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LETTER FROM TOBI

The first Shopify store was our own. In 2004, we took something we loved, snowboarding, and built a business around it. The idea was to set up an online store and create a snowboarding empire. But there was a problem: the software landscape we encountered seemed to work against our ambitions at every step. Back then, online store software was built for existing big businesses that were transitioning online. It was incredibly expensive, unnecessarily complex, and infuriatingly inflexible.

Existing software was not designed with the new entrepreneur in mind, so we rejected the existing models and created our own. Our custom software met our needs so well that we decided to take everything we learned and shift our business away from snowboards and towards fixing the glaring hole in the ecommerce market. We knew that many future businesses would be created online first, and software needed to support the first steps of entrepreneurship, not just the established big guys. We set out to create the software that we wished would have existed, and we launched it in 2006 under the name Shopify.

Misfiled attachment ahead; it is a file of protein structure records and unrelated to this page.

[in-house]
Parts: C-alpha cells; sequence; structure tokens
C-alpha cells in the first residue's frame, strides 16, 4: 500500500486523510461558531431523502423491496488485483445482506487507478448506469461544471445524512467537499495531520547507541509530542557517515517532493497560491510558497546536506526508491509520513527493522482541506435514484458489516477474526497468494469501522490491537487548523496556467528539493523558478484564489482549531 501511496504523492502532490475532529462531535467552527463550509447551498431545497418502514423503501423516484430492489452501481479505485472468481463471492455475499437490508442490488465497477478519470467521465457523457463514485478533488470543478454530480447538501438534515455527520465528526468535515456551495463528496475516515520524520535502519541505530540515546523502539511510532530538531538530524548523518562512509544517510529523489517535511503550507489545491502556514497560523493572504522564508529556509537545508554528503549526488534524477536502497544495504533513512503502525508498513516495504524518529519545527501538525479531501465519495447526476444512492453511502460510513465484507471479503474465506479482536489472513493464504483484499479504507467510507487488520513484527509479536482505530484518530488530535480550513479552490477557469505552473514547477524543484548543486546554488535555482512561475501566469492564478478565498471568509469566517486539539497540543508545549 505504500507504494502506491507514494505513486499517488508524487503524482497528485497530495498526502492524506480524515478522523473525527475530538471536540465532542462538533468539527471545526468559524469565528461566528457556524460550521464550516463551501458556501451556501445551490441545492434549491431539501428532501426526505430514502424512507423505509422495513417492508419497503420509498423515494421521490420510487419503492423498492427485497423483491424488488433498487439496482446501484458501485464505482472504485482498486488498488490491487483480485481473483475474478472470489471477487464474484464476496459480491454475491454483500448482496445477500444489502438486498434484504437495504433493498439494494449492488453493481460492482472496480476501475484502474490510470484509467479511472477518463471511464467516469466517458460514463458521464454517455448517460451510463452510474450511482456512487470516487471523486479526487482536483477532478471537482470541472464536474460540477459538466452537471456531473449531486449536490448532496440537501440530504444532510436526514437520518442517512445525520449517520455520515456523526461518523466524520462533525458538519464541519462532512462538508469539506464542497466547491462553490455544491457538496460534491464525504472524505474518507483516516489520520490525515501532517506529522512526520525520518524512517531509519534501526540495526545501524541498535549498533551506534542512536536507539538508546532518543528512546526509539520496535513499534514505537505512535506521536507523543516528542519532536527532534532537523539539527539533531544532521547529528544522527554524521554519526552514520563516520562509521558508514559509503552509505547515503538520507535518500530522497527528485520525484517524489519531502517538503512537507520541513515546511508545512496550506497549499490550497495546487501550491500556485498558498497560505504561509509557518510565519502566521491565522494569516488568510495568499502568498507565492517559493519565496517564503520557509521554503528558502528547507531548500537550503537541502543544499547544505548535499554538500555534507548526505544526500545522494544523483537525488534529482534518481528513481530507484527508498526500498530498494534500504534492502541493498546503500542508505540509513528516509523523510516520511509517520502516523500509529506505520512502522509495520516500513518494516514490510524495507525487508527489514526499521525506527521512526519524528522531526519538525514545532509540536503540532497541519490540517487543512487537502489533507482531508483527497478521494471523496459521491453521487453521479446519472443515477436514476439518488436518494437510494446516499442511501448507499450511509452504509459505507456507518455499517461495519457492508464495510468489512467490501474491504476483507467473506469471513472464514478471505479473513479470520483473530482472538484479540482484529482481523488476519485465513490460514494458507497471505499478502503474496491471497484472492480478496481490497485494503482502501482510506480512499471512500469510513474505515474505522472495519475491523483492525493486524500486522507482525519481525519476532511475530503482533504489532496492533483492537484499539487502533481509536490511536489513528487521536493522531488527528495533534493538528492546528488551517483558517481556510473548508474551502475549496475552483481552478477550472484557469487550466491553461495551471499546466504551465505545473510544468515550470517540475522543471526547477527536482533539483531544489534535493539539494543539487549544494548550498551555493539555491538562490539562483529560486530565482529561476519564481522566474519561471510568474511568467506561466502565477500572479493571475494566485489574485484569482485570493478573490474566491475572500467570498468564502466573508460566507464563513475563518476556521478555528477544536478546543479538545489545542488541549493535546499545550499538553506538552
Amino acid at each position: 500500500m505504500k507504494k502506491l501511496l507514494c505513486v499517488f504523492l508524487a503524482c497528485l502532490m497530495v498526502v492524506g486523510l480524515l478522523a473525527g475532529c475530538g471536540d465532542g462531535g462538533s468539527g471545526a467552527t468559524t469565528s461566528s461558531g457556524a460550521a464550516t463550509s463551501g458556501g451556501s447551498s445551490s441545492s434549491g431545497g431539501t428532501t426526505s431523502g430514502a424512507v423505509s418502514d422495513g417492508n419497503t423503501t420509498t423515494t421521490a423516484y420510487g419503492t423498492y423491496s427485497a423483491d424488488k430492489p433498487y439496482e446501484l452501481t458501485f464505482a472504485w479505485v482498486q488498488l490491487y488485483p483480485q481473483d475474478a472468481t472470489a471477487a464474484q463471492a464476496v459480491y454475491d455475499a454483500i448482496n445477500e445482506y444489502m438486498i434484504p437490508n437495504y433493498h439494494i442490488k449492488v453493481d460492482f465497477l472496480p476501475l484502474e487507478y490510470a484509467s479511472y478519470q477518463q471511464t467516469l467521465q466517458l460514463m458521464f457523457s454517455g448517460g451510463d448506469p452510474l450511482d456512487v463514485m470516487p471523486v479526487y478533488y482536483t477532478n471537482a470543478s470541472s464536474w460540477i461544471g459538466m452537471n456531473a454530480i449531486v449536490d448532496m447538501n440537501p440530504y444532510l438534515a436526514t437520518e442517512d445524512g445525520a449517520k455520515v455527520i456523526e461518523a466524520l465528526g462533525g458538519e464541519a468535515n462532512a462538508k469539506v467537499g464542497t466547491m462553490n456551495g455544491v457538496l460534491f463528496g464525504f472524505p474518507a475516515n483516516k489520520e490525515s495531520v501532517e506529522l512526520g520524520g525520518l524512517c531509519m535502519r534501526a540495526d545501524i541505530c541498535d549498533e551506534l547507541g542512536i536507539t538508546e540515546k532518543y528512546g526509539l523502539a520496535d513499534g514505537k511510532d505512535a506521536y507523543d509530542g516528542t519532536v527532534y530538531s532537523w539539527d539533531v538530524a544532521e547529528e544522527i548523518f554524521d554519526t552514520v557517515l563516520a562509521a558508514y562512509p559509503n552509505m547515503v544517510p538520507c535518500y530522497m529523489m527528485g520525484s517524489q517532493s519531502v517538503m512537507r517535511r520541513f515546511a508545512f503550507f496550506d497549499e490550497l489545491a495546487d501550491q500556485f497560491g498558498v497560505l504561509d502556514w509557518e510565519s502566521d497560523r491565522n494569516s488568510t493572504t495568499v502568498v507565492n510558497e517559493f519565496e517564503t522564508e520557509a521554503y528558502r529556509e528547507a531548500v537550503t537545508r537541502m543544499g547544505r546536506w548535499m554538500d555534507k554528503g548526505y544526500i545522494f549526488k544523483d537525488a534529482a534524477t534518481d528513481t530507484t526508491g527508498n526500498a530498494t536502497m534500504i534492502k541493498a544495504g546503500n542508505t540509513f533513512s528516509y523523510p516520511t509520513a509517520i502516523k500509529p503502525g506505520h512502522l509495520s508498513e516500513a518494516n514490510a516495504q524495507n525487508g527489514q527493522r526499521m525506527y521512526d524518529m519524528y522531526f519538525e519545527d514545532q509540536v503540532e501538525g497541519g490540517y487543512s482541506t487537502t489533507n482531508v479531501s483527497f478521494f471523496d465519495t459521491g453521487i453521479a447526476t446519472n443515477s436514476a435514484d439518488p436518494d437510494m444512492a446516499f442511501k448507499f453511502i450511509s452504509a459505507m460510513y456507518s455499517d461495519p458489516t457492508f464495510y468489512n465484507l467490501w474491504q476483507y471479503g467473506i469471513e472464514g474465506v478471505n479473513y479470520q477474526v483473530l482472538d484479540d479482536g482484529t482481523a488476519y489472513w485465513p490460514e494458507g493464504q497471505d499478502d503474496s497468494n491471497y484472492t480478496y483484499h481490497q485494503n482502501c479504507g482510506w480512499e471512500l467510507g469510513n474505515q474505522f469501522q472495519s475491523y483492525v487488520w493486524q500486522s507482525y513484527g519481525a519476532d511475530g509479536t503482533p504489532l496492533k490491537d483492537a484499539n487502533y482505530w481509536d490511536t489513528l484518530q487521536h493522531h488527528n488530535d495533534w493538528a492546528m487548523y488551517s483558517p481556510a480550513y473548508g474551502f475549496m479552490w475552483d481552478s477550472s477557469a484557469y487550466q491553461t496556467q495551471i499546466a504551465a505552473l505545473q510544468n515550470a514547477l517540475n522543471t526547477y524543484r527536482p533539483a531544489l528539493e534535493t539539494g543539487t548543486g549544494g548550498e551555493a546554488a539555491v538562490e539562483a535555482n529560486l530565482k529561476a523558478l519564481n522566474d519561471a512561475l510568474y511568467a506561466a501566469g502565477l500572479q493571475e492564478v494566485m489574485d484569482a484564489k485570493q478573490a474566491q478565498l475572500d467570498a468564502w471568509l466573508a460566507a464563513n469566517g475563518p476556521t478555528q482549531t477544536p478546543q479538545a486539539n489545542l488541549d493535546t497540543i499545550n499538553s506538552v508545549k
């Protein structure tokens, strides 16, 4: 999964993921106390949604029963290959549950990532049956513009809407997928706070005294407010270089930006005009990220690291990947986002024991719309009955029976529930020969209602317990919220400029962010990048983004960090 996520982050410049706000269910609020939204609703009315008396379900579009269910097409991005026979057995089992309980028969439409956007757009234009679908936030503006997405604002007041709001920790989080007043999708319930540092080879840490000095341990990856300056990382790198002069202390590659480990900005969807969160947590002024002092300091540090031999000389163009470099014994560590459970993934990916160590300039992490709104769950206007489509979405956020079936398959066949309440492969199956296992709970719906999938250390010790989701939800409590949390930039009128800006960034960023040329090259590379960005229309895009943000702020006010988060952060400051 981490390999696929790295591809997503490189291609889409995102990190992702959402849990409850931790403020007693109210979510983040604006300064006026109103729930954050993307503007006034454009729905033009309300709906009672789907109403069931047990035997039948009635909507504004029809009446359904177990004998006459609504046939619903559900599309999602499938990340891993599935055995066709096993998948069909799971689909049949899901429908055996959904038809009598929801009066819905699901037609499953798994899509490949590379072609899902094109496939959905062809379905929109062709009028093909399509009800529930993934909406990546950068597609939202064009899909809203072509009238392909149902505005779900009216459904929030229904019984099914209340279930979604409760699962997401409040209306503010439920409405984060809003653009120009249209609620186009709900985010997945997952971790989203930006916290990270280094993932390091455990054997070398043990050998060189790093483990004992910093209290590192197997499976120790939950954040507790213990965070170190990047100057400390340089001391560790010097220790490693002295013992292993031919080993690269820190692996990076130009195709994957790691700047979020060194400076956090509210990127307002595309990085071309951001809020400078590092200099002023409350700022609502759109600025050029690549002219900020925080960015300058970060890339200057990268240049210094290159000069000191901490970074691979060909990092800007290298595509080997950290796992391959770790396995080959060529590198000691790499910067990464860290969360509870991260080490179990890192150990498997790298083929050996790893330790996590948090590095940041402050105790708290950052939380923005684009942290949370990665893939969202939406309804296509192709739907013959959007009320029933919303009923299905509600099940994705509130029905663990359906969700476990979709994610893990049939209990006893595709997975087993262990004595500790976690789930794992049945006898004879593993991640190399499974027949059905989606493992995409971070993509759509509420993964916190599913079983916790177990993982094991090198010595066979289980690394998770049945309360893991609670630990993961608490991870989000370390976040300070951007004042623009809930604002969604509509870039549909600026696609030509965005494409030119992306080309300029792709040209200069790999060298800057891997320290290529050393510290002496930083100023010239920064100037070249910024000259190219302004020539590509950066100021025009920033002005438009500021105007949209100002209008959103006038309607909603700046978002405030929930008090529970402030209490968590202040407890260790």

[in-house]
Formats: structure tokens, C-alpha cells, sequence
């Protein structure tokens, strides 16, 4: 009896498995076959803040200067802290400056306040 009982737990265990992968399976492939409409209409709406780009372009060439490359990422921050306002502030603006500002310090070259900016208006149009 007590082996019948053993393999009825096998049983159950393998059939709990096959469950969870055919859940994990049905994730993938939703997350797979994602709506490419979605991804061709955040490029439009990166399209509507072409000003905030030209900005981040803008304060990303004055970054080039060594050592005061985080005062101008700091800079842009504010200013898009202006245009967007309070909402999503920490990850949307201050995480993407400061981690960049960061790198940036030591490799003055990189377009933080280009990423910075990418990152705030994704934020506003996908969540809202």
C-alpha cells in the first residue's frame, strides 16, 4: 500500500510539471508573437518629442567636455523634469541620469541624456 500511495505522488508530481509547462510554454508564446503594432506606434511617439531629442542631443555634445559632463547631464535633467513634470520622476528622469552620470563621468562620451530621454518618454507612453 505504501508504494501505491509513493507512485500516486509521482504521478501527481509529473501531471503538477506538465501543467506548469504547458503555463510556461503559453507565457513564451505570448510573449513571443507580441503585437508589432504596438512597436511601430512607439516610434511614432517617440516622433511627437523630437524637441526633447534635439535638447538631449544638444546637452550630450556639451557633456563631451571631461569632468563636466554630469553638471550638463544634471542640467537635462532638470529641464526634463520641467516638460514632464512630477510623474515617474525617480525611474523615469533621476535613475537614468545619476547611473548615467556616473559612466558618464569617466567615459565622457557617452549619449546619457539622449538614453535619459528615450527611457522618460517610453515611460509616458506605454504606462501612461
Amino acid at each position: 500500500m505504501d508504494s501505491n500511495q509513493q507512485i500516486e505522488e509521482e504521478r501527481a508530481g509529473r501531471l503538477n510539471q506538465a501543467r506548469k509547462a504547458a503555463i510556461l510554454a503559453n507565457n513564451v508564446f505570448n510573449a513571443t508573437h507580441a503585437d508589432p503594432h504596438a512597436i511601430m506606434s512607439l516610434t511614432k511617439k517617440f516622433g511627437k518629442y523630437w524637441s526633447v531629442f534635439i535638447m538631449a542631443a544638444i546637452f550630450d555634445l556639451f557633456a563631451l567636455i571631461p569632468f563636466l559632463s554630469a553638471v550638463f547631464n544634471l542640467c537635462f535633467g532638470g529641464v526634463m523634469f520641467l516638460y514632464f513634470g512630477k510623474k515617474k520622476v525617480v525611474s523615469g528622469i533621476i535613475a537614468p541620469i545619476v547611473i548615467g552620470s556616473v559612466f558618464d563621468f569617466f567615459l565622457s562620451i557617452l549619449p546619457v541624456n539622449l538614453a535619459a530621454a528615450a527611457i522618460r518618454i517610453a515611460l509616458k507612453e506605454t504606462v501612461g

Shopify is exactly this: the only platform you need to build your empire. Shopify is the first thing our merchants log into in the morning and the last thing they log out of in the evening. It’s at the heart of their business—a responsibility that we take very seriously. Chances are that you’ve already bought products through stores that use Shopify and you didn’t even realize it. More than 165,000 stores use Shopify today. Yet, as a brand, we are virtually invisible to consumers. This is by design, as our job is to make our merchants look their very best in every interaction they have with consumers.